1. What signal does cutting back our bond with other people in the world send them regarding US interests in their problems?
  2. At a time when there is so much instability in the world, do you think it is wise to reduce US funding for the one department of government that is the most cost effective in helping others in the world?
  3. Please explain how the mission of the USAID which is to make nations better, safer, more prosperous and to spread human dignity and opportunity is not in the interest of the US to continue supporting for our own security?
  4. Do you think the failure of the US to help others in the world is going to lead to a more stable or more dystopic world? Do you believe less aid reduces terrorism, or makes it more prevalent?
  5. When 61% of Americans believe in combating hunger and 78% of Americans support helping poor countries develop their economies, please explain why you are not outraged at this Administration’s suggestion of cutting foreign aid?
  6. Will Barr/McConnell/Paul work to restore and facilitate the replacement of all personnel and funding needed to have a strong and viable Department of State with adequate resources for foreign aid to help address the needs of other nations?
  7. If not, why not? Please explain and elaborate.
  8. Starving the State Department is dangerous for America. Please RESTORE the normal budget for the State Department, the U.S. International AID Agency and the US Information Service. It is criminal and a dereliction of duty NOT to fund these key organizations, and can lead the disastrous challenge to American well-being.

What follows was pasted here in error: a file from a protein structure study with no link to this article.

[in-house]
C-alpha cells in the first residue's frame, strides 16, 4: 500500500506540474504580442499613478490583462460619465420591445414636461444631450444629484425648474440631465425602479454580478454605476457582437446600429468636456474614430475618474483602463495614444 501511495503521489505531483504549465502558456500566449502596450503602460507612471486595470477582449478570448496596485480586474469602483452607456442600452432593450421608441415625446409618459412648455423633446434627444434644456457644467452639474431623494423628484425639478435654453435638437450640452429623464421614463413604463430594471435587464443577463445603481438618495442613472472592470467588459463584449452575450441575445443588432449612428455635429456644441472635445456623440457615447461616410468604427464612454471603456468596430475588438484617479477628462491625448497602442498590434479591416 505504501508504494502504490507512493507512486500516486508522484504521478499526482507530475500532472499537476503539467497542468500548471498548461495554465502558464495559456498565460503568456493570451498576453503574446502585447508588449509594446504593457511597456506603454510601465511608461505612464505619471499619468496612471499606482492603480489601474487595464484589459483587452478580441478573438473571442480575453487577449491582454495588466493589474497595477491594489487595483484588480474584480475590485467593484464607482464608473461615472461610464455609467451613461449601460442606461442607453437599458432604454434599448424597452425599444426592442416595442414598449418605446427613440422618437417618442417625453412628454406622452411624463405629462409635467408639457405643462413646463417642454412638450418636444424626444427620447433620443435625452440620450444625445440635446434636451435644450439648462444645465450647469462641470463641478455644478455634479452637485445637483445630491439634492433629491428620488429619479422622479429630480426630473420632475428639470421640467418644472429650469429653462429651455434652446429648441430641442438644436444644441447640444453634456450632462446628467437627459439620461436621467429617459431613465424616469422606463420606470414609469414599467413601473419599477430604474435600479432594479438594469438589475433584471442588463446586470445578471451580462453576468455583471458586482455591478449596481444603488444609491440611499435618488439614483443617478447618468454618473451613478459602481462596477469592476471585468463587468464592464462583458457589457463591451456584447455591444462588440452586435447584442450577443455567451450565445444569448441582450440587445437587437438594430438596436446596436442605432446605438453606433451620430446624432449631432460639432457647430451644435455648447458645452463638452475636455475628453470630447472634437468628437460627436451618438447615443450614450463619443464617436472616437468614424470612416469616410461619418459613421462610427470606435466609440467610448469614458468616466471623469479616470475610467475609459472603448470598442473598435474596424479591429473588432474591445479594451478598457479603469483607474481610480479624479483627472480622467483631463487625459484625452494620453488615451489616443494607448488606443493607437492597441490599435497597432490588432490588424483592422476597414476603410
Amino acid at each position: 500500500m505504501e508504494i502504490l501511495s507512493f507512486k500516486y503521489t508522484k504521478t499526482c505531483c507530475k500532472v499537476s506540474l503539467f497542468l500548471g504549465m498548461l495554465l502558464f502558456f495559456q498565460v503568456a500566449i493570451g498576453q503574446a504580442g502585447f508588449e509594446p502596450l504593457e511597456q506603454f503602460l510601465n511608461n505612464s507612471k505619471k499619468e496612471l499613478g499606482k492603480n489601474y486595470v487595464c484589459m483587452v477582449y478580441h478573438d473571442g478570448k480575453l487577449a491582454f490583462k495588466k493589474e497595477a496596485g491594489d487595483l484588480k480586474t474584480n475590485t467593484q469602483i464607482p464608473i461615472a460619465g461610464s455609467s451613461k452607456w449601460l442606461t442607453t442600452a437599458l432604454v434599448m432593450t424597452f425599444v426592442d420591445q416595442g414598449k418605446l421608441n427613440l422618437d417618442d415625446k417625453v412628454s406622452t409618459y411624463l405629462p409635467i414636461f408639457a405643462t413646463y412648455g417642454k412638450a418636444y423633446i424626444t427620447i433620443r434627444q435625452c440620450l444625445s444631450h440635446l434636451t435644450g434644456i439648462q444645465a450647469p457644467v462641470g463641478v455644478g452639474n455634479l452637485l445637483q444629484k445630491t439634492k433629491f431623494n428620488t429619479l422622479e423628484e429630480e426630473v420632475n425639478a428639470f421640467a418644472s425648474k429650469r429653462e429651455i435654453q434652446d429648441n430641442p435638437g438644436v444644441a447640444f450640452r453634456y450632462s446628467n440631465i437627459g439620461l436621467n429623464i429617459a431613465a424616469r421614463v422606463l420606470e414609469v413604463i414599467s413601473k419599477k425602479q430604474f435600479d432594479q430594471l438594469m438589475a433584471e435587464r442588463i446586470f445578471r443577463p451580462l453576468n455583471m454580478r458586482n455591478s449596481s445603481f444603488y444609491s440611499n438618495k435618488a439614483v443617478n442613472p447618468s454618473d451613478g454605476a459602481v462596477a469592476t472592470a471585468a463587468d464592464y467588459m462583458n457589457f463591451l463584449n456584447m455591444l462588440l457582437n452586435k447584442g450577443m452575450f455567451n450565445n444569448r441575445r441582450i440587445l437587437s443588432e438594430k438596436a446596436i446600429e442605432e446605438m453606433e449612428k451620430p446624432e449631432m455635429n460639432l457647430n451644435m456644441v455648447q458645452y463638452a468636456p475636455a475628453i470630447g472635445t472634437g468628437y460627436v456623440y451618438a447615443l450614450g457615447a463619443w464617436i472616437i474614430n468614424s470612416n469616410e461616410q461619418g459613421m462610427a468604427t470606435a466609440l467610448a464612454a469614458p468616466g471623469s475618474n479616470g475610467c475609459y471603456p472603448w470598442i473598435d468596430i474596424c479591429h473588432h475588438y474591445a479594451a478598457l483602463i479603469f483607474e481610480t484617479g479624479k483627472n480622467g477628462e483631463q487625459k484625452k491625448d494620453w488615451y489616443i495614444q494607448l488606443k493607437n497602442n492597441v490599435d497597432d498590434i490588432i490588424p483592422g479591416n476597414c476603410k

9. Please persuade the President to end Steve Bannon’s connection with the government and terminate the services of those of his staff who have been meddling with the Russians. No matter what the President thinks, this is not proper activity for an American official.

Department of Education Policy on Federal Family Education Loans


Last week, President Trump’s Department of Education reversed course on an important issue concerning student loans. In 2015, the Obama administration established a policy that borrowers with defaulted Federal Family Education Loans (FFELs) could not be charged additional fees by their guarantee agencies if they entered into agreements to address their defaults within two months.

Trump’s Acting Assistant Secretary for the Office of Postsecondary Education, Lynn Mahaffie, issued new guidance that effectively reverses that decision. Guarantee agencies will no longer be obliged to follow the Obama-era policy on this issue, freeing them – at least for the time being – to levy additional fees on borrowers acting in fair faith to make good on their defaulted student loans.


  1. Do you agree with the Trump administration’s decision to allow guarantee agencies to add more collection fees to older federally backed student loans?
  2. If yes, how do you justify punishing borrowers acting in good faith by reversing rules in midstream?
  3. If no, how do you plan to fight for borrowers who were already at risk of financial drowning before this decision was announced?


2 thoughts on “Talking Points, Mar. 26th

  1. sixthadmin Post authorReply

    Each week we focus on select topics based on national Indivisible Guide recommendations and recent actions in the House and Senate. NEH, NEA, and NPR are definitely on the radar as part of the larger budget conversation and will be covered in future meetings.